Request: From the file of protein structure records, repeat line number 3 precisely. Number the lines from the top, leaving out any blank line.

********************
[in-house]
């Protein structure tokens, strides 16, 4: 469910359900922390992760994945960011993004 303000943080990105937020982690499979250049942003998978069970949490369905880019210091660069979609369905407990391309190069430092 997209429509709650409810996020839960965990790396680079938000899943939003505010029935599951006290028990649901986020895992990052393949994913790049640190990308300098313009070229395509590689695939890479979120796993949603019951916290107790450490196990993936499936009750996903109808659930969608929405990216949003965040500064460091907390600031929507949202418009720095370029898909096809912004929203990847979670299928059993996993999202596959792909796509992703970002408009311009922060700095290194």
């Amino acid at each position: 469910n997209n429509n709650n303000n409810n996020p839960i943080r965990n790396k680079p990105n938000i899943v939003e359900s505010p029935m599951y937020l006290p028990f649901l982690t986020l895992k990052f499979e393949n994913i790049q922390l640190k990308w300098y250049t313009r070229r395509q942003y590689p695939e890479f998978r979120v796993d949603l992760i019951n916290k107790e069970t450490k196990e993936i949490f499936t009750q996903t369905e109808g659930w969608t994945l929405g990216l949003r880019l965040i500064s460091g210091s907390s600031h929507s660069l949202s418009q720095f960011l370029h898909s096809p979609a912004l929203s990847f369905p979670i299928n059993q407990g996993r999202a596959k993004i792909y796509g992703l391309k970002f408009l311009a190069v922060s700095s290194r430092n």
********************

């Amino acid at each position: 469910n997209n429509n709650n303000n409810n996020p839960i943080r965990n790396k680079p990105n938000i899943v939003e359900s505010p029935m599951y937020l006290p028990f649901l982690t986020l895992k990052f499979e393949n994913i790049q922390l640190k990308w300098y250049t313009r070229r395509q942003y590689p695939e890479f998978r979120v796993d949603l992760i019951n916290k107790e069970t450490k196990e993936i949490f499936t009750q996903t369905e109808g659930w969608t994945l929405g990216l949003r880019l965040i500064s460091g210091s907390s600031h929507s660069l949202s418009q720095f960011l370029h898909s096809p979609a912004l929203s990847f369905p979670i299928n059993q407990g996993r999202a596959k993004i792909y796509g992703l391309k970002f408009l311009a190069v922060s700095s290194r430092n």